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took their sheer desperation for vi
ciousness, so perverted had his
cramped, sour nature become.
Meantime, Jackzie had allowed
himself to be led beyond the limits of
the town with downcast eyes and all
the resemblance of a culprit. His
guides and guards finally halted at a
strptrh nf linrifirhrnsh nsar the bluffs
ft overhanging the river.
Come on, spoke on or tne con
stables, "let's get to work."
He let go of the rope as he spoke
and both drew their revolvers. The
idea was to release the dog and shoot
him running. Instantly, however,
Jackzie, as though suspecting some
thing made a spring, upset one of the
officers, darted past the other and
ntade for a copse.near the edge of the
Bang bang! Two reports rang
out. The dog gave a yelp of pain,
sprang into the air and disappeared'
over the edge of the bluff.
- Splash! The two constables ran to
the edge of the stream and peered
over. They waited for a few minutes,
but only the fading ripples showed.
"He's sunk. That ends our job, and
I'm glad of it," spoke one of the offi
cers. "Now, then, to return the war.
rant and enter the record: 'Duly dis
patched according to the law.' "
; "Poor Jackzie, one paw ridged with
a bullet, had indeed sunk under the
water, but" had come up again. Shel
tered by some vines, right at the bot
tom of the bluff, a fair young girl was
seated dreaming bright day dreams in
a boat," and started intoattention as
the collie came hurtling through
SDace. She was Naomi Barton, the
i- daughter of John Marsh's alleged en
P emy, and she recognized the animal
"Quick, Jackzie!" she cried at once,
and in another moment the animal
was-in the boat and crouched down,
concealed by a shawl thrown over
From the shots, from the voices
overhead, from some stray fragments
of .rumor that had come to her ears,
Naomi comprehended the situation.
A bright dream of love for she was
engaged to honest, hard-working Ab
ner Gale had been drifting through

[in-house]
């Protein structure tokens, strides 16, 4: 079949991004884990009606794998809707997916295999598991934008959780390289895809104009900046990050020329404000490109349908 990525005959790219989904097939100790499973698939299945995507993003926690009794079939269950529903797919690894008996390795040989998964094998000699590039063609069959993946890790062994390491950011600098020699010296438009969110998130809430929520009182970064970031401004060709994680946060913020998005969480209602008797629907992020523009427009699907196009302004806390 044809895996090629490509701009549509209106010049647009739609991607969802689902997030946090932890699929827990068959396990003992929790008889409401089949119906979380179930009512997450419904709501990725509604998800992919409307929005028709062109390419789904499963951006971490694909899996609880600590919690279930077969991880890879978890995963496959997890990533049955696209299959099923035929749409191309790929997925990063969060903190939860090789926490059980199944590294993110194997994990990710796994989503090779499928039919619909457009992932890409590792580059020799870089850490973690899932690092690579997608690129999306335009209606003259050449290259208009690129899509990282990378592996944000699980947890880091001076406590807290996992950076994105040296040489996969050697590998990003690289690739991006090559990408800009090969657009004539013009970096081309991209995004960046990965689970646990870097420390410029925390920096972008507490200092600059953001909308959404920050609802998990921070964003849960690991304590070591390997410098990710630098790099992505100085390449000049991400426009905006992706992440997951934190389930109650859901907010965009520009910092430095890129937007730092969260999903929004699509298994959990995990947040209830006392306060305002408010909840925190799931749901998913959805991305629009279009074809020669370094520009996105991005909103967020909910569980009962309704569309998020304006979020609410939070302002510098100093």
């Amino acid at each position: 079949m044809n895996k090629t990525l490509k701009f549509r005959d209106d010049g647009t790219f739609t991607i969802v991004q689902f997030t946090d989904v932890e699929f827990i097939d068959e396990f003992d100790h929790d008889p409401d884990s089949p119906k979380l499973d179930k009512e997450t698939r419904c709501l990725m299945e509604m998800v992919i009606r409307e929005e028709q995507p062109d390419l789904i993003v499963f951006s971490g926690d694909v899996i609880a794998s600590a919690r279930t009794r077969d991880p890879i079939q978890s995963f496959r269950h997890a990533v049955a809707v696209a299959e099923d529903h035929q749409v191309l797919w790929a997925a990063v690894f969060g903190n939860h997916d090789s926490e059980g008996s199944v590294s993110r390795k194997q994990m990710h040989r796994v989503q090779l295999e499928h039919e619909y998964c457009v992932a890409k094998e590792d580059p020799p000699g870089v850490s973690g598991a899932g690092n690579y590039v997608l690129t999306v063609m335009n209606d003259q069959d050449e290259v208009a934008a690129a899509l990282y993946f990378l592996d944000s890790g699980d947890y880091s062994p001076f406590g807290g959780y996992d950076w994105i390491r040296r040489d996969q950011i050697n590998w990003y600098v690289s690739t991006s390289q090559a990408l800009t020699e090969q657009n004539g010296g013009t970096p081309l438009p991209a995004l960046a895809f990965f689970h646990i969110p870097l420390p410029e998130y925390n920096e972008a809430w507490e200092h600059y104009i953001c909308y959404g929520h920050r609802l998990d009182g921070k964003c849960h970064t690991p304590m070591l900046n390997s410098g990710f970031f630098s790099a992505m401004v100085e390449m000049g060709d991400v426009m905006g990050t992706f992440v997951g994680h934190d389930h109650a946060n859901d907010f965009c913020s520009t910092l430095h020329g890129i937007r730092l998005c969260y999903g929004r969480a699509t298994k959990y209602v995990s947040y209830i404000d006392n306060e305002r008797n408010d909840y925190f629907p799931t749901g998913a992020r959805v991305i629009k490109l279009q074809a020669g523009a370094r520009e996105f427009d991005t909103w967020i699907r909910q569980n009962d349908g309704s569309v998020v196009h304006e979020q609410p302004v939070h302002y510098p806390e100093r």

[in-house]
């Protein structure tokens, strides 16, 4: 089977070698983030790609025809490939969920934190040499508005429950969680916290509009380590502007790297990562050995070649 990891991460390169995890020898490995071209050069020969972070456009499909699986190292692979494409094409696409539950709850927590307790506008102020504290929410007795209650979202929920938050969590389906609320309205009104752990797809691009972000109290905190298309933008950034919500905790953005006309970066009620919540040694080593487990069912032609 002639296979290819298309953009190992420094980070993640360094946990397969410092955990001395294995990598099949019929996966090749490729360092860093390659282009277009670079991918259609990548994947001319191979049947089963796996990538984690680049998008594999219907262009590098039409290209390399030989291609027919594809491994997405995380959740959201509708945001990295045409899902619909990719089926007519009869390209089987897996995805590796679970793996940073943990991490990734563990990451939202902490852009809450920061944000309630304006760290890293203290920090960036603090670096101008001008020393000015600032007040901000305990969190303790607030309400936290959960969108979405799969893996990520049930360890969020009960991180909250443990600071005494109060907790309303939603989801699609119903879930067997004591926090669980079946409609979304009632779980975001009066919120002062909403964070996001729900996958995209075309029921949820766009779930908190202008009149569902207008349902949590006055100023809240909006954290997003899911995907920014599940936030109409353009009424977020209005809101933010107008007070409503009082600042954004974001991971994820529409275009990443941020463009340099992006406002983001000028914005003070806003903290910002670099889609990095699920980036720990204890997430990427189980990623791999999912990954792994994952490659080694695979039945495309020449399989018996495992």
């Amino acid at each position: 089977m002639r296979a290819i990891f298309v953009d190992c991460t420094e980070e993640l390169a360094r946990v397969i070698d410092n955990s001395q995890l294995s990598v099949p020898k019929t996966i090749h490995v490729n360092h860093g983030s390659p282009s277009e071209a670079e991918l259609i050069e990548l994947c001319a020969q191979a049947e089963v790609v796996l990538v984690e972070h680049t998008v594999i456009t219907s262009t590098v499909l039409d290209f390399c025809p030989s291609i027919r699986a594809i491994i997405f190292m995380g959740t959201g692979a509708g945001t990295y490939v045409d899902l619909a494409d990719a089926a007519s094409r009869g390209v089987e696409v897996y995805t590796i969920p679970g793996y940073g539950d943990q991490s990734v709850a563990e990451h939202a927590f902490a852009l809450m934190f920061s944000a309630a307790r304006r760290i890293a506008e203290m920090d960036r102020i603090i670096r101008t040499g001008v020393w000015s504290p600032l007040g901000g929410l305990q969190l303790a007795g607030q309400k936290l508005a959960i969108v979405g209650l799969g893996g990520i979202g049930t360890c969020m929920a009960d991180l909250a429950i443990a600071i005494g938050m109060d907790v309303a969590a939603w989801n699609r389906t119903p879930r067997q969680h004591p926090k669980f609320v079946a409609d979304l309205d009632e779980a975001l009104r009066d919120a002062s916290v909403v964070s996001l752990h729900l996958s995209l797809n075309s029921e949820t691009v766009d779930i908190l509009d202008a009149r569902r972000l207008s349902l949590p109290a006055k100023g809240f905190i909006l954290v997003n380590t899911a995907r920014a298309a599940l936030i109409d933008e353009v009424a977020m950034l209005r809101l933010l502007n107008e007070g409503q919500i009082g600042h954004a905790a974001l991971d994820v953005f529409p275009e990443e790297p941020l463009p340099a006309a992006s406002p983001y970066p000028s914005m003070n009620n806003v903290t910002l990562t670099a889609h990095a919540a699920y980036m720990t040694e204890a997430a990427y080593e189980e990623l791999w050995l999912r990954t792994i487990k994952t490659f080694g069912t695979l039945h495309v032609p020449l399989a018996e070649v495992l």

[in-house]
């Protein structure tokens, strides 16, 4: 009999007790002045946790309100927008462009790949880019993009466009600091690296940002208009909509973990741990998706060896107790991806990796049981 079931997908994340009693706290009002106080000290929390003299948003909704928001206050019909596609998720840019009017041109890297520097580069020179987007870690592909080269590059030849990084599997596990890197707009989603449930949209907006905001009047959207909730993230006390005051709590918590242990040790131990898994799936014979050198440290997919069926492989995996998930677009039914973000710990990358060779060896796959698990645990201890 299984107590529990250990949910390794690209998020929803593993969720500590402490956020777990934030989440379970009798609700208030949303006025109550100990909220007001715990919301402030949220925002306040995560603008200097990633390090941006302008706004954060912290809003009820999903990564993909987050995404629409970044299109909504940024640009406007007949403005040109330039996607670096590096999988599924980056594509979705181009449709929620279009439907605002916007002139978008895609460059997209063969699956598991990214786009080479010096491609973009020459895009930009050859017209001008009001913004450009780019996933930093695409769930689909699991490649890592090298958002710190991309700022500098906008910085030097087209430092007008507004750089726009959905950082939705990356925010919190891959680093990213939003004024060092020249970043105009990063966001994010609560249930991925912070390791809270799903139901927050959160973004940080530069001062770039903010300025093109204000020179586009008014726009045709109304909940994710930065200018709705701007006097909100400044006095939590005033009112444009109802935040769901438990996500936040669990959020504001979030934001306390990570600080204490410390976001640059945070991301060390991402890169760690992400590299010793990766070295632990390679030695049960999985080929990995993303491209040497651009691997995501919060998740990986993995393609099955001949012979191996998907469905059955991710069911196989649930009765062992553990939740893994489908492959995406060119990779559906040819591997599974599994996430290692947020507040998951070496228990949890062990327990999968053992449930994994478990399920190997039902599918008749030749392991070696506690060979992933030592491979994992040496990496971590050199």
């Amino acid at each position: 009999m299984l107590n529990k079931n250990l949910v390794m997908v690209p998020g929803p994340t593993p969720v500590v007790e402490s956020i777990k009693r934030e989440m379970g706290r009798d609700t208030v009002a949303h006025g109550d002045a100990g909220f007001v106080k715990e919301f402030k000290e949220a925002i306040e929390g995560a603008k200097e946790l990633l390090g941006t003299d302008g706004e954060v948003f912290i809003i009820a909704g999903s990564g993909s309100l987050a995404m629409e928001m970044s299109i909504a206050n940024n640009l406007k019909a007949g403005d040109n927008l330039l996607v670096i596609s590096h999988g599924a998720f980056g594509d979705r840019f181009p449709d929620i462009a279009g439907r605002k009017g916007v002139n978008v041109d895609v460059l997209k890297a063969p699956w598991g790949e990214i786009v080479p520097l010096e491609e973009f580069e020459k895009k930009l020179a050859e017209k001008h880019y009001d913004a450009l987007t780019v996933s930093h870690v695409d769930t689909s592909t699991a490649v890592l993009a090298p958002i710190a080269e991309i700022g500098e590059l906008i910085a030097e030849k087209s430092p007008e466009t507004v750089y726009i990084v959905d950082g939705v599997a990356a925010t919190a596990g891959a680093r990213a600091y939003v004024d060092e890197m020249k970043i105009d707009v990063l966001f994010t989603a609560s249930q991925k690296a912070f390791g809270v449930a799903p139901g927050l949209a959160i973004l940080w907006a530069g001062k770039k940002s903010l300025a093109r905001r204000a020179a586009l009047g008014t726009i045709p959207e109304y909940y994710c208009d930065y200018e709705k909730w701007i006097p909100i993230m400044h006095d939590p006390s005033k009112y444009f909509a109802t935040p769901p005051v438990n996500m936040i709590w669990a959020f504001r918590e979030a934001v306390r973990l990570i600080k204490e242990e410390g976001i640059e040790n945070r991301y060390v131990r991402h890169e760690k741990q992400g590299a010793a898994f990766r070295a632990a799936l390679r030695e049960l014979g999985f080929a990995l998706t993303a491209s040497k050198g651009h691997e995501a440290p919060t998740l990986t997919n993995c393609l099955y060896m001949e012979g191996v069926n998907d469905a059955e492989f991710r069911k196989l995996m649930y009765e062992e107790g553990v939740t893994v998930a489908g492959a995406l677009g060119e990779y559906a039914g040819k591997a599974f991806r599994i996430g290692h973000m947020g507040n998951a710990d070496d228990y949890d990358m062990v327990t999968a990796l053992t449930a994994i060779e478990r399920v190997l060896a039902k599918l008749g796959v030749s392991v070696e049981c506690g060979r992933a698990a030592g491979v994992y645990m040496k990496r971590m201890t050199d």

her mind when the interruption had
come. But her vision of domestic
bliss had seemed very far away. Since
the great lawsuit the Burtons had
been brought very low financially.
She could not leave the old folks to
struggle on alone. She was too proud
to have her lover care for them. So
the wedding had been postponed in
definitely. Naomi waited until she was sure
that the constables were returned to
the town. Then she ran the boat
nearer to the home farm. She, took
Jackzie with her, housed him in the
barn, fed him and attended to his
slight, wound. At dusk she stoHs from
the house and by secluded" paths
started for the home where Mr.
Marsh lived. ,
At supper time, when the men folks
had come home, the rage and misery
of old Marsh was discussed. There
was. a vengeful satisfaction in the
community that "the old reprobate"
had got his desserts. Gentle, humane,
although he had wronged themj Naomi-
pictured his sordid misery and
loneliness and resolved to restore to
him his Only friend.
"Come in," spoke a gruff voice as
Naomi knocked at the door.
She stood aside smiling through
her tears as Jackzie sprank upon his
master. The beautiful affection of
the dog, the almost insane delight of
Marsh, were touching in the extreme.
Finally Marsh eyed her keenly.
"You are Robert Barton's daugh
ter?" he said.
"Tell me about the dog."
Naomi did so. Her auditor listened.
A strange expression stole over his
time-scarred face. He drew towards
him from the stand at his side a tin
box and took some papers "out of it.
"Give those to your father, and tell
him to burn them up," he said husk
ily. "I do this because you are the